Dell pushes into printer market

With the launch of four printers for both personal and workgroup use, Dell Canada announced last month its entrance into the Canadian printer and cartridge business, pitting the company against such rivals as Hewlett-Packard Co.

“The printer market is an opportunity in Canada,” said John Tyler, Toronto-based product manager in the software and peripheral marketing department at Dell. He added that the $2 billion market for imaging in Canada was incentive enough for Dell to delve into the printer industry.

In November last year, Dell entered into a partnership with Lexmark International Inc., as part of a strategy to diversify its offerings beyond PCs. Now Dell offers four printers that target all segments from consumer and education to small office/home office (SOHO) and large enterprise users.

The first offering is the A940, a colour inkjet printer combined with a scanner and copier with fax software for $225. The product features up to 4800×1200 dots-per-inch print resolution and up to 600×2400 dpi resolution when scanning, and prints black text at speeds of up to 17 pages per minute (ppm) and colour up to 12ppm.

The three other standalone printers are laser models. The P1500 is designed for both professionals and consumers and will cost $459, with speeds of up to 19ppm. Dell is also selling two workgroup-level printers that come in both networked and non-networked versions. The S2500 costs $799 while the S2500n for networks costs $1,329. Both have speeds of up to 22ppm.

Dell said that unique warranties and a toner management system will help ensure that customers never face an empty cartridge in their printers. The system proactively reminds customers – via an optional print dialogue box that pops up on the screen – when ink levels are depleting.

With a one-year warranty on ink and a lifetime warranty on cartridges, Tyler said that Dell is breaking new ground because of the end-to-end service package it offers. Part of that service includes an advance exchange warranty, to reduce the amount of downtime for a customer, by replacing a unit before a customers sends a defective unit in for repair.

Dell is also offering printer users a choice between standard cartridges or cartridges that come with a use-and-return policy, where a user is required to ship the cartridge back to Dell for an ink refill.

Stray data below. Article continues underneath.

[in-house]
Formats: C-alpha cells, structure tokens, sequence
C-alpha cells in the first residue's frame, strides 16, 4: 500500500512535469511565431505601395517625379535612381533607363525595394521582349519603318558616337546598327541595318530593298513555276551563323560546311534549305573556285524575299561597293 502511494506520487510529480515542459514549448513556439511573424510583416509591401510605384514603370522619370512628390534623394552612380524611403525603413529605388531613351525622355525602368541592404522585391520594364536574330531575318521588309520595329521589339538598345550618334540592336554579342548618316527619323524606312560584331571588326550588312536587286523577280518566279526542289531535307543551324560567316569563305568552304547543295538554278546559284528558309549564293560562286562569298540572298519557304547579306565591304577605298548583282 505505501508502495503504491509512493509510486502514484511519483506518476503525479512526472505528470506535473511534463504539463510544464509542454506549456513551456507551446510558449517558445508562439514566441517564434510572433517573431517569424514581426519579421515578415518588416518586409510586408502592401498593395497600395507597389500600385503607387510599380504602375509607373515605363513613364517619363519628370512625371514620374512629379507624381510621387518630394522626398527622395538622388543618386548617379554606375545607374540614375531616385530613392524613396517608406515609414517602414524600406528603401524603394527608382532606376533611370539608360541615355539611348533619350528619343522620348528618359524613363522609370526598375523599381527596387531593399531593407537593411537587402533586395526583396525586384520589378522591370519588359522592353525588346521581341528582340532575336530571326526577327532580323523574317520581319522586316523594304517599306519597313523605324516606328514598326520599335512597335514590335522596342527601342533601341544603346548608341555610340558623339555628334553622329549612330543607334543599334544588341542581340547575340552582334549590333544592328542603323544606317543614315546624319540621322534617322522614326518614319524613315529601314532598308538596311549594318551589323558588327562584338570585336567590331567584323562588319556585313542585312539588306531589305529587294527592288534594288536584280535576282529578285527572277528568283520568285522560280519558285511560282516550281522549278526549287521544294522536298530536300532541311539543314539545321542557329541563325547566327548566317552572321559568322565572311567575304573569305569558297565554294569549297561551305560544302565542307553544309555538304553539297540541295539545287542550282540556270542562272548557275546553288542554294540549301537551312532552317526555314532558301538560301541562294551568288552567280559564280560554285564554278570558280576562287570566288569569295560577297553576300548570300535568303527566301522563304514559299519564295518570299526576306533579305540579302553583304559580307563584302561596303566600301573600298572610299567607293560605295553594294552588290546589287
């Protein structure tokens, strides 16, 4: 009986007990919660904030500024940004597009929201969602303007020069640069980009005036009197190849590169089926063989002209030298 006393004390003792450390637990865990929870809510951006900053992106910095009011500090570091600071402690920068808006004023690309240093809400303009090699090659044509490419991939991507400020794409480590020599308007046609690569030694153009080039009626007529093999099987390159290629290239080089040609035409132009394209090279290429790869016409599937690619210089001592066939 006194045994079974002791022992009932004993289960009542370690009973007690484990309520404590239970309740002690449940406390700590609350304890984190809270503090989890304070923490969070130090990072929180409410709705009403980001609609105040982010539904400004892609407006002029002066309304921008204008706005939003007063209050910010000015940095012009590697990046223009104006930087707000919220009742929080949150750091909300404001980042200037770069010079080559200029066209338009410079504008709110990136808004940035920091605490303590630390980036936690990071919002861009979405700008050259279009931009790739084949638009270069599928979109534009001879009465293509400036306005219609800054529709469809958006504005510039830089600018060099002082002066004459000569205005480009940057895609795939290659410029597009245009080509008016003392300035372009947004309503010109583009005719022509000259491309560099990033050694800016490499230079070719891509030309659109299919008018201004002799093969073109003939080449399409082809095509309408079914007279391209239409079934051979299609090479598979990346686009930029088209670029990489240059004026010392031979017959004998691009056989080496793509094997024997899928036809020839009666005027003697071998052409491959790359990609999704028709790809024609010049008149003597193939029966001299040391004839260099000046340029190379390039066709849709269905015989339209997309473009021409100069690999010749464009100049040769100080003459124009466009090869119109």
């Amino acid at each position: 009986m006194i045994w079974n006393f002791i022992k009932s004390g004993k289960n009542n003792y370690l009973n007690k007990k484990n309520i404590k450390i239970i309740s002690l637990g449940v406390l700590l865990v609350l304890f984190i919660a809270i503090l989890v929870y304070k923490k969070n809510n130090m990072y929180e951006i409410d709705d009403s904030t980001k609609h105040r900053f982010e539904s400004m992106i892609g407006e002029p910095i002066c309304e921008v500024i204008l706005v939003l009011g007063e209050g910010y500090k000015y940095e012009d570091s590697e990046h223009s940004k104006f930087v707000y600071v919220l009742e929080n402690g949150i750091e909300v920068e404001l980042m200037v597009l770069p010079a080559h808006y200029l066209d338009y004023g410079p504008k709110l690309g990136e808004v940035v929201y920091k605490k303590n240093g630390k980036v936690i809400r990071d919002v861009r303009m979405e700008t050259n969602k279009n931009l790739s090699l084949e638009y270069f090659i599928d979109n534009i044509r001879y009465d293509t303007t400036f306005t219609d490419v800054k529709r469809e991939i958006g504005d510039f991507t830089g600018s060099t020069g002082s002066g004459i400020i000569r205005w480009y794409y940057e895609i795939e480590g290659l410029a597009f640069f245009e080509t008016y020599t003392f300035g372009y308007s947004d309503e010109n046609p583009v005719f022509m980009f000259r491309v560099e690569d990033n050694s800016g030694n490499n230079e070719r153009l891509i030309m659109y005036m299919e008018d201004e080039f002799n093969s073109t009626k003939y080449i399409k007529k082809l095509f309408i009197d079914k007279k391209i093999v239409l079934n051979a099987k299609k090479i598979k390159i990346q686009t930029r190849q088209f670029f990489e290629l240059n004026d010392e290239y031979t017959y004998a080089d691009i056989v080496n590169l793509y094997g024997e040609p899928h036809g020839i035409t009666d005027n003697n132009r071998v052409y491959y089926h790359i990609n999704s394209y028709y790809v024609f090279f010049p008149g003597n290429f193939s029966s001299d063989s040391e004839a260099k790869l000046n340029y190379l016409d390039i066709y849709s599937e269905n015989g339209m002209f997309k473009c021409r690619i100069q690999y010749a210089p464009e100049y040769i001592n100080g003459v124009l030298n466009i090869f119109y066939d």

The cartridges range in price from $45 for black ink and $125 for a 3,000-page yield on use and return toner cartridges.

While Tyler says that service and support will distinguish Dell from its competitors, one industry analyst says the fact that Dell only offers a direct distribution channel to sell both printers and cartridges is the main reason why the company will have only moderate success selling printers.

Bill Fournier, senior market analyst, printers with Evans Research in Toronto, said the printer market is not like the PC market.

“You don’t make money on the printers, you make money on the ink,” he said. “Dell might have some initial success with product buying direct,” but he predicts that larger businesses, with operations and procurements, would be more likely to place orders online, on the telephone or through an account representative – the three ways vendors can buy from Dell.

On the other hand, the direct distribution channel is not conducive to small businesses, who don’t want to place orders to buy supplies but prefer to run down to the corner store, Fournier said.

The analyst added that Dell would be lucky to get three to four per cent market share of the printer/cartridge industry. Right now he estimates that HP has about 45 per cent of the inkjet market and around 65 per cent of the laser market.

“There’s not a lot of room for a lot of players,” Fournier said. “It’s almost all HP.”

That being said, the other main leaders in the ink cartridge/printer industry – Epsom, Lexmark and Canon – also have a firm hold on their share of the market.

“Dell won’t make much of a dent in the market because, by and large, the vast majority of cartridges are bought at dealers or retailers. It’s one of those things [customers] don’t want to buy direct unless [they] are buying large supplies,” Fournier said.

Similar to the Lexmark/IBM printers and cartridges, Dell printers are key-coded so that other manufactures’ cartridges will not work with Dell printers. Fournier said it hasn’t proven successful for IBM and that it wouldn’t likely be fruitful for Dell either.

“I think [Dell] should just go back to selling PCs,” Fournier said.